Yakata 2015 has come and gone, and we have interesting tales from it. Around August this year, we started moving towards the paradigm of microservices. Konga hitherto had been running on the monolithic Magento system, and while the product has served us well, we grew too large for its capacity. It only made sense to decouple from it and break our monolithic service down into microservices: order service, inventory service, catalogue, notification, wishlist, seller ratings, etc. We decided to move away from PHP and go the Node route, though there was some uncertainty around this. No one in the team had experience running Node under high traffic. We didn’t know what we were doing, but we went ahead nonetheless.
Here is what we found out, Node outperformed PHP with the same resources. We ran the same services on Yakata, our busiest period, and the platform barely flinched. It shattered all our previous assumptions and made us increasingly confident on so many things. Nobody saw this coming. We didn’t know what were doing. But we went ahead regardless.
History is replete with examples of products that couldn't keep up with their creators' ambitions. Google killed off Buzz and Wave. Why? My guess is they wouldn’t kill a product that excelled in the marketplace. The defunct flash sale company Fab started out as a dating site for gay men. The company pivoted when things didn’t quite pan out. If Jason had foreknowledge, I guess he would have created a flash sale site from the get-go. Amazon pulled the plug on the Fire Phone, not because the Fire Phone was killing it in the marketplace, but because the phone performed below expectations. We all don’t know what we are doing.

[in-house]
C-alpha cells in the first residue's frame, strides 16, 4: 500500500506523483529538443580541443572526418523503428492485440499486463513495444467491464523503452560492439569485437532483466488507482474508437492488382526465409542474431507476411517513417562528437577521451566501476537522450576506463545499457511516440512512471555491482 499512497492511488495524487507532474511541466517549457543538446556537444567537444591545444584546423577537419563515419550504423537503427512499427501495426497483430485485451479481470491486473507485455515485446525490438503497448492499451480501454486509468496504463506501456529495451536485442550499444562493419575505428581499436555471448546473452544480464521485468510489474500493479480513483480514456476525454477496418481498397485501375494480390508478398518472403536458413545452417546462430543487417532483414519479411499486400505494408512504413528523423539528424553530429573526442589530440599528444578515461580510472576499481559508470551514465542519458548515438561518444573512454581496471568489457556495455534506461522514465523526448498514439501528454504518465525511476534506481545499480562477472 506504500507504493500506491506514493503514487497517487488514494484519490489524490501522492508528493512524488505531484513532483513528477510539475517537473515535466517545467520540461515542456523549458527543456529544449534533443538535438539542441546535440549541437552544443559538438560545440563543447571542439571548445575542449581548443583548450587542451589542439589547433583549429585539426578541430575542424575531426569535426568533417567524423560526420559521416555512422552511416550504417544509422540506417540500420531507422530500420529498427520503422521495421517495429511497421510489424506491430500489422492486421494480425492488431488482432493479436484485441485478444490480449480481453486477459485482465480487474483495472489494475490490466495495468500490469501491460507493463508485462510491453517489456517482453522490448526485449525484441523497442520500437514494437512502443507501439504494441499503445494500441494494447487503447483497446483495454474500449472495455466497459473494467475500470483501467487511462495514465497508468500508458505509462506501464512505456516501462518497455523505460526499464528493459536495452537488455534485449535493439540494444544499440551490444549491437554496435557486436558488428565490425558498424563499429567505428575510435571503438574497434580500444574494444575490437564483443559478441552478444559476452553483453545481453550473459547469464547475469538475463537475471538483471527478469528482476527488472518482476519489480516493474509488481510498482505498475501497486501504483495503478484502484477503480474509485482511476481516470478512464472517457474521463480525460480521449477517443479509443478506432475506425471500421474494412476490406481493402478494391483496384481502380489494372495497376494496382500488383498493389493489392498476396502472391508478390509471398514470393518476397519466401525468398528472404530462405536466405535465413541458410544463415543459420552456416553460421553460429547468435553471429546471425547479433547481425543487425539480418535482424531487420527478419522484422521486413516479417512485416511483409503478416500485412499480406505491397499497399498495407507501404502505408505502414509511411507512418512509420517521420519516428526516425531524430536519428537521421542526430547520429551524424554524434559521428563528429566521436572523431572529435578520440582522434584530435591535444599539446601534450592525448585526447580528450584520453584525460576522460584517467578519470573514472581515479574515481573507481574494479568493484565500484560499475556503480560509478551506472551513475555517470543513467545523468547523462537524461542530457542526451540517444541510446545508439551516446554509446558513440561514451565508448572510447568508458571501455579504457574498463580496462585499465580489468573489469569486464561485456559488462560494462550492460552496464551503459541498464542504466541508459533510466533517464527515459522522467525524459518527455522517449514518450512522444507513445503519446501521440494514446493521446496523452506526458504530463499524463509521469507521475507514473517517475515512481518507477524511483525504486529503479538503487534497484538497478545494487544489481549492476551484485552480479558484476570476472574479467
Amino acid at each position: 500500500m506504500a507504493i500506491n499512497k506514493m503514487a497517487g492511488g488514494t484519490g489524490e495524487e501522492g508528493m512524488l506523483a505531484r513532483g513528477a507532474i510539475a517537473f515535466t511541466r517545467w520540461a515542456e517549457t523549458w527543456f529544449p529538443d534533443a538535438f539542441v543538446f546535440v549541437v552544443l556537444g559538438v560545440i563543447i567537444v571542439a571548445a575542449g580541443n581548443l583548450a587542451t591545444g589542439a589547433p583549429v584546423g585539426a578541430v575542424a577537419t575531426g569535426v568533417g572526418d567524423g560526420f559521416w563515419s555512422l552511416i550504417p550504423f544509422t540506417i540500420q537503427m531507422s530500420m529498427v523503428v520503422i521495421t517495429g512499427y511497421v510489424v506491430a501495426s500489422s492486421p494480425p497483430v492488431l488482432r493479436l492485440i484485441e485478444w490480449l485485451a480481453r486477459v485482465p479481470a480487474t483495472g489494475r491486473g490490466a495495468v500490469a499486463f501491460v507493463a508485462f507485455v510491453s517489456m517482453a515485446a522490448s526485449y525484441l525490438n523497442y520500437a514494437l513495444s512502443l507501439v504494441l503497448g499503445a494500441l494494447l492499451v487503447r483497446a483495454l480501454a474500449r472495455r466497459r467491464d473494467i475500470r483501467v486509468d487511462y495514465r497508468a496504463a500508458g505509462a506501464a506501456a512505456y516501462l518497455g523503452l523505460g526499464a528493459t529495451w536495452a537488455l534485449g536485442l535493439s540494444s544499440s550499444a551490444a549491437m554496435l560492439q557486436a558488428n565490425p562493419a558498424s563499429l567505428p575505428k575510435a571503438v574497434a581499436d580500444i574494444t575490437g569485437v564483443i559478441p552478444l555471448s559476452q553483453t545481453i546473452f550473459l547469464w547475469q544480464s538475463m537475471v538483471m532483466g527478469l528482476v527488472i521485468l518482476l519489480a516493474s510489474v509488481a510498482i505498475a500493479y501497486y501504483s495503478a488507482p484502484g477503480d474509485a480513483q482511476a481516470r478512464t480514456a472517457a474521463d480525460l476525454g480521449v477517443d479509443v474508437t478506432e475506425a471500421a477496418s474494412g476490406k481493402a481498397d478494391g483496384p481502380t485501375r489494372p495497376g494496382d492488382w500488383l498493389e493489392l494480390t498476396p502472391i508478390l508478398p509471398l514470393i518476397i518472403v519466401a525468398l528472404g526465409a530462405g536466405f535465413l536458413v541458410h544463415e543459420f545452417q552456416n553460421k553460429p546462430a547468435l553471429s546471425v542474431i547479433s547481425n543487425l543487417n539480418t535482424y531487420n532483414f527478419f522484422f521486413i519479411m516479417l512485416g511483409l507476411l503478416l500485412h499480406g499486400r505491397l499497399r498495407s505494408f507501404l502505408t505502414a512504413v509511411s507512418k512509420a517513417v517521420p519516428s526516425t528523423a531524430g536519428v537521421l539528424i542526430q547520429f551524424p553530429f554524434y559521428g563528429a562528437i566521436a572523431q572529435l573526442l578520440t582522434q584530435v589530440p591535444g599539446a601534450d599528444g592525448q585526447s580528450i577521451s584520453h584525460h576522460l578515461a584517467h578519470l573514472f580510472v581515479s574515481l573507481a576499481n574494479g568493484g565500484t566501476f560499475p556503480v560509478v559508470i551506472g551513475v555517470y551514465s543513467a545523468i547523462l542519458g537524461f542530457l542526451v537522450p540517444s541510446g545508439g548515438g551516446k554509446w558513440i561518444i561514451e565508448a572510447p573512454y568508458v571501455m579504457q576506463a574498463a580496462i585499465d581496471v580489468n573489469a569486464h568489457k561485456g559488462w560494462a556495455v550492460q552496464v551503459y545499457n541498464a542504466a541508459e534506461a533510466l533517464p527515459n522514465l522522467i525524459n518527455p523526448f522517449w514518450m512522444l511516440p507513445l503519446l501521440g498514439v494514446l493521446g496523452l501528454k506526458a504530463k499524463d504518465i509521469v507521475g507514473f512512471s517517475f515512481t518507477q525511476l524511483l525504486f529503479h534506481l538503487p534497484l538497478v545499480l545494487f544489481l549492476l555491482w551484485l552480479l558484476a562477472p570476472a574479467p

It is easy to look at those you admire and get overwhelmed, especially when you look at what they have achieved in comparison to yourself, you could quickly and easily retire into your shell. The amazing CEO, operations expert and that manager you see and admire didn’t get there by understanding all that their positions entailed. They simply jumped into the deep end and believed that things will sort themselves out as they went along. We only grow when we step out of our comfort zone. It’s impossible to see all the troubles and opportunities that really lie ahead. Jump in, because, we all don’t know what we are doing.
Personally, I’ve blown opportunities, not because it was my initial intention, but because I just didn’t know better. I’ve learned from it and made significant progress as an individual and a professional. My job consistently involves stepping out and going beyond my limit, doing things I hitherto thought I couldn’t do. I always don’t get it right, but I remind myself that those that did it before me probably didn’t know much, they figured it out. As such, it becomes part of my duty to figure things out and forge ahead, because - let's say it together - we all don’t know what we are doing.